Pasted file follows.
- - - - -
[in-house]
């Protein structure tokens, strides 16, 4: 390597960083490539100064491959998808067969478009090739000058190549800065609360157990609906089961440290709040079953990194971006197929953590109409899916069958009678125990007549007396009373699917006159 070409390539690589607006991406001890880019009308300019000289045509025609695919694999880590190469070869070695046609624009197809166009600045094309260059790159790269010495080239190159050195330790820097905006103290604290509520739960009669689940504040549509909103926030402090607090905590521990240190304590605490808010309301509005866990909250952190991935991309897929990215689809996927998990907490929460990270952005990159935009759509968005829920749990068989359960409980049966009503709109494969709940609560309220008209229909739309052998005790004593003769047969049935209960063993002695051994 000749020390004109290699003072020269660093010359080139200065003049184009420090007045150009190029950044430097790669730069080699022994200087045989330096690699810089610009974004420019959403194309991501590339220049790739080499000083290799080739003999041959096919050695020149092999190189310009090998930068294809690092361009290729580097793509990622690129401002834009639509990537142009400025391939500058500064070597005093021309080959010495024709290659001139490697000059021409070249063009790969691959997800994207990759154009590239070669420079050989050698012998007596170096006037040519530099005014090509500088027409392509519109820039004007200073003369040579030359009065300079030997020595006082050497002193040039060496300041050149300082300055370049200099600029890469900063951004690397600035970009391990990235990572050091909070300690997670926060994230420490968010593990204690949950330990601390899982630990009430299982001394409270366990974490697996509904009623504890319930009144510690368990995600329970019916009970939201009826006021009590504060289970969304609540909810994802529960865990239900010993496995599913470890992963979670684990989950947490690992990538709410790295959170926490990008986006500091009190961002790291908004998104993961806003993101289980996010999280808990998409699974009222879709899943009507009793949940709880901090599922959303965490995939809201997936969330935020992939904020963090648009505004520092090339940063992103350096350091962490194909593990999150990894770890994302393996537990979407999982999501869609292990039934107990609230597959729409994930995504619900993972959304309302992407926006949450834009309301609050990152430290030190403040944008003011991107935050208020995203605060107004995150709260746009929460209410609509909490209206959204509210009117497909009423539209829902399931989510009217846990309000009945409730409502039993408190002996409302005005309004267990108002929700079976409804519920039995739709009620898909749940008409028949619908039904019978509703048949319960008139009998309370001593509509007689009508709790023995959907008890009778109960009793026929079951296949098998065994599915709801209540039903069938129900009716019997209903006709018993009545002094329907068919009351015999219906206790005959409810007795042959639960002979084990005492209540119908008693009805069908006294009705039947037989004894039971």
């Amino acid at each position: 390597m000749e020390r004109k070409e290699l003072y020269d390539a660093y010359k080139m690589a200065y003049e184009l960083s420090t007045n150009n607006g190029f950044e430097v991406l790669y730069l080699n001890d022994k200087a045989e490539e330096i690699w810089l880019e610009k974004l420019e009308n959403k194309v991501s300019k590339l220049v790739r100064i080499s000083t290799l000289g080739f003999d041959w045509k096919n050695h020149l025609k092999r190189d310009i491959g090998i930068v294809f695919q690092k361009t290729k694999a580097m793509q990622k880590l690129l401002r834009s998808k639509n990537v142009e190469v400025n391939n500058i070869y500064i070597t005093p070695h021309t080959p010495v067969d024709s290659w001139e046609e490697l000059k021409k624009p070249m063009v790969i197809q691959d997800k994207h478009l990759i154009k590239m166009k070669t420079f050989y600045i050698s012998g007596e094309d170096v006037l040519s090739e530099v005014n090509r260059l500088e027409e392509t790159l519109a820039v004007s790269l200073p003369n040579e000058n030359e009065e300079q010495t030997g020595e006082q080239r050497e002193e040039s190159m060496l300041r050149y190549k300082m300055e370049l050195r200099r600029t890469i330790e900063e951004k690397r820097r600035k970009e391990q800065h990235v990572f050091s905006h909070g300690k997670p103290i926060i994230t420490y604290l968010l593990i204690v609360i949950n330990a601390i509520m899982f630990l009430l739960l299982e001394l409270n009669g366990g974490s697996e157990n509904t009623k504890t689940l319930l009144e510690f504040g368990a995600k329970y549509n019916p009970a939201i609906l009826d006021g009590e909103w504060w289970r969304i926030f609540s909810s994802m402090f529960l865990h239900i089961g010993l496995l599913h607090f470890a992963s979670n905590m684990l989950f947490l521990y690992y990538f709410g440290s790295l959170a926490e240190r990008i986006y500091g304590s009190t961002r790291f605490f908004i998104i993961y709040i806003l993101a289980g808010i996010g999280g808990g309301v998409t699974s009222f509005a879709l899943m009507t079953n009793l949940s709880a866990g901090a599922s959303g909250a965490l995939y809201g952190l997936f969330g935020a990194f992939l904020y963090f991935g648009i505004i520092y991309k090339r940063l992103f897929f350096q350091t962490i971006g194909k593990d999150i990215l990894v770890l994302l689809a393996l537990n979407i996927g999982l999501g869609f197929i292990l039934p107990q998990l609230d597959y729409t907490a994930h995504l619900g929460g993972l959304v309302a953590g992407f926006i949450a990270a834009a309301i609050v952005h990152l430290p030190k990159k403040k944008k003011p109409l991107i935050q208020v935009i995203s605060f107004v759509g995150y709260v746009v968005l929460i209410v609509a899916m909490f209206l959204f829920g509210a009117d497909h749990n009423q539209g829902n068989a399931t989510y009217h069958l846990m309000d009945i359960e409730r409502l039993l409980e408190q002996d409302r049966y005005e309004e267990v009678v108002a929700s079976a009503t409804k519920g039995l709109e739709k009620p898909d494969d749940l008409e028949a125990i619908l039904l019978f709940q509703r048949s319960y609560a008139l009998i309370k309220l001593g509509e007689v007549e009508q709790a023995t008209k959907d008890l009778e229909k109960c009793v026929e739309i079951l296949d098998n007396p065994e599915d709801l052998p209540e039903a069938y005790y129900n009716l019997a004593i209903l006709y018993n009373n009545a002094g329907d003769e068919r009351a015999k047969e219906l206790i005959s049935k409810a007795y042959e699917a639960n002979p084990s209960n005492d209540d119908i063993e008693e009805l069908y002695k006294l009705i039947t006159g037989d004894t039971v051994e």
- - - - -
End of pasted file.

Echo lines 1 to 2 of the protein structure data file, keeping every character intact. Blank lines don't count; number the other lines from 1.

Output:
[in-house]
């Protein structure tokens, strides 16, 4: 390597960083490539100064491959998808067969478009090739000058190549800065609360157990609906089961440290709040079953990194971006197929953590109409899916069958009678125990007549007396009373699917006159 070409390539690589607006991406001890880019009308300019000289045509025609695919694999880590190469070869070695046609624009197809166009600045094309260059790159790269010495080239190159050195330790820097905006103290604290509520739960009669689940504040549509909103926030402090607090905590521990240190304590605490808010309301509005866990909250952190991935991309897929990215689809996927998990907490929460990270952005990159935009759509968005829920749990068989359960409980049966009503709109494969709940609560309220008209229909739309052998005790004593003769047969049935209960063993002695051994 000749020390004109290699003072020269660093010359080139200065003049184009420090007045150009190029950044430097790669730069080699022994200087045989330096690699810089610009974004420019959403194309991501590339220049790739080499000083290799080739003999041959096919050695020149092999190189310009090998930068294809690092361009290729580097793509990622690129401002834009639509990537142009400025391939500058500064070597005093021309080959010495024709290659001139490697000059021409070249063009790969691959997800994207990759154009590239070669420079050989050698012998007596170096006037040519530099005014090509500088027409392509519109820039004007200073003369040579030359009065300079030997020595006082050497002193040039060496300041050149300082300055370049200099600029890469900063951004690397600035970009391990990235990572050091909070300690997670926060994230420490968010593990204690949950330990601390899982630990009430299982001394409270366990974490697996509904009623504890319930009144510690368990995600329970019916009970939201009826006021009590504060289970969304609540909810994802529960865990239900010993496995599913470890992963979670684990989950947490690992990538709410790295959170926490990008986006500091009190961002790291908004998104993961806003993101289980996010999280808990998409699974009222879709899943009507009793949940709880901090599922959303965490995939809201997936969330935020992939904020963090648009505004520092090339940063992103350096350091962490194909593990999150990894770890994302393996537990979407999982999501869609292990039934107990609230597959729409994930995504619900993972959304309302992407926006949450834009309301609050990152430290030190403040944008003011991107935050208020995203605060107004995150709260746009929460209410609509909490209206959204509210009117497909009423539209829902399931989510009217846990309000009945409730409502039993408190002996409302005005309004267990108002929700079976409804519920039995739709009620898909749940008409028949619908039904019978509703048949319960008139009998309370001593509509007689009508709790023995959907008890009778109960009793026929079951296949098998065994599915709801209540039903069938129900009716019997209903006709018993009545002094329907068919009351015999219906206790005959409810007795042959639960002979084990005492209540119908008693009805069908006294009705039947037989004894039971």